After Shannon graduated and got her money, The Jug was split between Josh and Adam. That only lasted a couple years. I became a grandma to awesome, beautiful, smart Ariana one month after I turned 40! Who knew that rather difficult time in our lives would be one of the richest, biggest and best blessings for all of us!! Thanks God! Great grandma Florence felt the same way. The boys would now be splitting The Jug 3 ways again. This time with Ari. After Mom passed away in 2004 and 88 year old Dad moved to Michigan to be with us, I brought The Jug to our house. Dad still added his change now and then, but John and I accepted the huge responsibility of keeper/saver of the change for the grandkids. Besides Dad helped Shannon when she was in graduate school. John and I were both working and acquiring change everyday. Neither of us used Polident, so quarters were now being added to the stash.


The exquisite Ariana with her Mommy at our house. Early 1992…


Now that we’re retired, there are a lot less plunking change going through the tines of the water spout in The Jug. We don’t go as many places or eat out very often. Takes us a lot longer to get The Jug filled up. Our bank doesn’t have a change counter, so John has to roll all the coins. Every time I bring the loose change to the bank I’m mortified. Seems these savings accounts go into some kind of dormant state if you don’t make a deposit after several months. The manager has to come over, always giving me a stern look. Geez it feels like grade school. He emphasizes yet again, “Denise if you could just stop in and deposit a penny in each account, we wouldn’t have go through this.” (No really I like being embarrassed and humiliated when I try and bring money INTO your bank. This works just fine for me. Dude, chill).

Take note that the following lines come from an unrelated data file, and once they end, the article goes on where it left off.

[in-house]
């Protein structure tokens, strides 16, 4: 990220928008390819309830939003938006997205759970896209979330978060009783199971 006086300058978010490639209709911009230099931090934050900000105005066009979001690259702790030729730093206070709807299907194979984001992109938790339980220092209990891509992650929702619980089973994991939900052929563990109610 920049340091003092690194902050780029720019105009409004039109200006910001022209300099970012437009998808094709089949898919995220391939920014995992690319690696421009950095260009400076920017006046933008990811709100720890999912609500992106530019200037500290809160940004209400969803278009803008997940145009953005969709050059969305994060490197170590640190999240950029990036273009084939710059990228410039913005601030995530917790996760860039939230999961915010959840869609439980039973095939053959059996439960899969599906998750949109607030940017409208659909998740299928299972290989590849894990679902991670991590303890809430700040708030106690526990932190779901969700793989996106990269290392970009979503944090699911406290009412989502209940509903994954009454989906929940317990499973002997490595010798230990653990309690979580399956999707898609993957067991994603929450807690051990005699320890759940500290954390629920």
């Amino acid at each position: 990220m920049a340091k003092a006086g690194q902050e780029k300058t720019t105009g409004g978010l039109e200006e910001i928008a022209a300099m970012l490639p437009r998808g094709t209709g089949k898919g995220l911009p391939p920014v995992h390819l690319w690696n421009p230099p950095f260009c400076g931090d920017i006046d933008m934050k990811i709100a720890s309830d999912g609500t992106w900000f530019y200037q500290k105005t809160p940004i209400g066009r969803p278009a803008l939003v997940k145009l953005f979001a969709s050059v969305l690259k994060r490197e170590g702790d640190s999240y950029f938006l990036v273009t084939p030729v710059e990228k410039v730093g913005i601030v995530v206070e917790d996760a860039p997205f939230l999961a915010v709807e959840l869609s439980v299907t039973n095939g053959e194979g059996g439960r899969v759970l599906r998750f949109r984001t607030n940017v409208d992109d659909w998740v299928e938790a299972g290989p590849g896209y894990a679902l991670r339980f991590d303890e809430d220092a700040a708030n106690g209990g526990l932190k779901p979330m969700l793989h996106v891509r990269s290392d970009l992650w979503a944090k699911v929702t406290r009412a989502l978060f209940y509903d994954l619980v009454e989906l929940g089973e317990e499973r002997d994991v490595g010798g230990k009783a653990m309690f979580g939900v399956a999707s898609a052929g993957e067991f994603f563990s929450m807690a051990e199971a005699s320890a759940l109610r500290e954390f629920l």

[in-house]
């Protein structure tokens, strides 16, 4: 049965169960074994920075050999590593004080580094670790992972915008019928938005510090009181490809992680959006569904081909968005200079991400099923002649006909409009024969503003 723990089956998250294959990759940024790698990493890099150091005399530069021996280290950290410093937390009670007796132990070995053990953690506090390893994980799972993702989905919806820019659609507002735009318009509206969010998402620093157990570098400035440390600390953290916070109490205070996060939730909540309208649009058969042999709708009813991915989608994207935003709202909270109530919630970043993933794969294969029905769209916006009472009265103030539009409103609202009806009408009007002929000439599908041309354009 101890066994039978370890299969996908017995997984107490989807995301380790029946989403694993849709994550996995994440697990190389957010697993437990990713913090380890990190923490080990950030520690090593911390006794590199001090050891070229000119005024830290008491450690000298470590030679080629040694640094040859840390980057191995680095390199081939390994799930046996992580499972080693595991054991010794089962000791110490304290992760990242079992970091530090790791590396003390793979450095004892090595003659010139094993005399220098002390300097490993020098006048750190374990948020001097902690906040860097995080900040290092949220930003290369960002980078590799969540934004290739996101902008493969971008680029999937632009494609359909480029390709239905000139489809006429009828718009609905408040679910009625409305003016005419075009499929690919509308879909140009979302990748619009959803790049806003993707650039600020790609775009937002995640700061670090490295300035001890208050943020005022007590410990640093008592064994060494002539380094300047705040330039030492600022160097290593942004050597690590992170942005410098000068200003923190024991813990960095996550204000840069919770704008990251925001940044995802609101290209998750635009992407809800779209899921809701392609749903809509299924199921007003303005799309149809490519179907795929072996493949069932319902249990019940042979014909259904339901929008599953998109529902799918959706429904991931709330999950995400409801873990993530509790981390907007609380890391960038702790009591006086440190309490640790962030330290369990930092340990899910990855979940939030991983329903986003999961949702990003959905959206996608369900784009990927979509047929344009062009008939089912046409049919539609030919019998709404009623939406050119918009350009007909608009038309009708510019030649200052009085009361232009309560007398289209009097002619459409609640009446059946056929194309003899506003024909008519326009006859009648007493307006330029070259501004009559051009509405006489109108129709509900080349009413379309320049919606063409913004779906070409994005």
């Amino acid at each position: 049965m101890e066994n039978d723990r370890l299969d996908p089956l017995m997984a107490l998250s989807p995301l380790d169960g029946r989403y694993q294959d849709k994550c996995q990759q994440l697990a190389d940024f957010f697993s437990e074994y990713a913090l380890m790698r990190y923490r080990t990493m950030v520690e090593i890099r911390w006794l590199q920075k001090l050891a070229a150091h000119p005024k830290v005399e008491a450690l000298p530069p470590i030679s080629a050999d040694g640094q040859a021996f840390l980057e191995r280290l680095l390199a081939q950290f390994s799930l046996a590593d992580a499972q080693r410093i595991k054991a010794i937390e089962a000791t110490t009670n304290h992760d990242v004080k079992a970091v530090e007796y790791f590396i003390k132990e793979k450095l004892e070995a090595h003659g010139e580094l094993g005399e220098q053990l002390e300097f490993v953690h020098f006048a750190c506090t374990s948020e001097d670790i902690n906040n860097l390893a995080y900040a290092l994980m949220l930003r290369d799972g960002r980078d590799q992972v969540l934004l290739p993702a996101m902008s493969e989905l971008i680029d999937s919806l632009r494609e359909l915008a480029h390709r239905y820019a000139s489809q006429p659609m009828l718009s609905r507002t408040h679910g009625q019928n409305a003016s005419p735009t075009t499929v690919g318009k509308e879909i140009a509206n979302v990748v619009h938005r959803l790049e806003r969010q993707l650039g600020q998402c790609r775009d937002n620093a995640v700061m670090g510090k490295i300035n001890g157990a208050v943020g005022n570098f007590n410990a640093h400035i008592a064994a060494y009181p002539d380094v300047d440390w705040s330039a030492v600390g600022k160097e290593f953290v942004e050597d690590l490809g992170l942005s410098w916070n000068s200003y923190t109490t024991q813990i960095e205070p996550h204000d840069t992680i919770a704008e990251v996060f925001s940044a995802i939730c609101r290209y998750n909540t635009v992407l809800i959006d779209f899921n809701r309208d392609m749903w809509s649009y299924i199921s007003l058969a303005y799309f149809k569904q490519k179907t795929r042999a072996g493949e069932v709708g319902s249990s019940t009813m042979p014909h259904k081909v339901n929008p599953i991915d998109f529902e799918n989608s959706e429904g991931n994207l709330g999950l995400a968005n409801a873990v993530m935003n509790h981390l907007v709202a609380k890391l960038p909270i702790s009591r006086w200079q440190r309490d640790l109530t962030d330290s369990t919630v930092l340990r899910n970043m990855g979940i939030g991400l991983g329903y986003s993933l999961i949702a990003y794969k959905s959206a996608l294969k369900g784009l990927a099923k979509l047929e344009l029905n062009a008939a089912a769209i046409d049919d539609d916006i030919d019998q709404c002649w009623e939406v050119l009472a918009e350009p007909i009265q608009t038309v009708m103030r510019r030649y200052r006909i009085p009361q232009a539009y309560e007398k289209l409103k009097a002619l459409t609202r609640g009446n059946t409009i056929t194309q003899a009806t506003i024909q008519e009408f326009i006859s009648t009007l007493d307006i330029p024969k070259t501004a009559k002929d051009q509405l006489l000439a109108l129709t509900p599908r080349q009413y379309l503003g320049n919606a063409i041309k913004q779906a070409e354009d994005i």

Finally, out of The Jug and ready for deposit-3-ways…


We now have 4 fantastic grandchildren. But Ari has her money already, so The Jug is now being split 3 ways again. We’re going to have to do some hustling to get the total up past a grand for Landon. He’s nearing $700. and has 4 years to go. Maybe if John and I each got part time jobs. Requiring us to eat out, or at least grab a coffee with some regularity…


Mother’s Day gift 2014. 2 sided throw, goofy pose on this side. My fave…

 

 

 

 

 

 

 

 

 

 

 

23rd Street…

Our first home. We were working on year 3 of wedded bliss. The rental house in Hinton, Iowa had been sold right from under us. Our landlord of 2 years, Louie, really should have been named Dick. We had 30 days to find somewhere to live. We were a little panicky. Much more pressure to find decent housing when you have a child. Shannon, our first-born was now the smartest, cutest, most adorable toddler on the planet.

 

Hamming it up. Shannon, 2, 1972…

Called a realtor. We knew a house payment was gonna be higher than our $60 a month rent. But we found a big old house on a land contract. Located on a postage sized city lot. This neighborhood was on the cusp of several things. I don’t know how we got in or out of the area during the winter. About a block east on 23rd street was a hill with a drop so steep, I didn’t dare walk down it with the stroller. Roller coaster engineers routinely came to that hill to set the standard in the angles, heights for new construction at theme parks. Enthusiasts with a death wish drove down it faster than 3 mph. Going west was a slow incline to get to some of the main streets running through Sioux City. The houses were just starting to look a little run down. But this was a biggie for us. Our first house. We were ecstatic.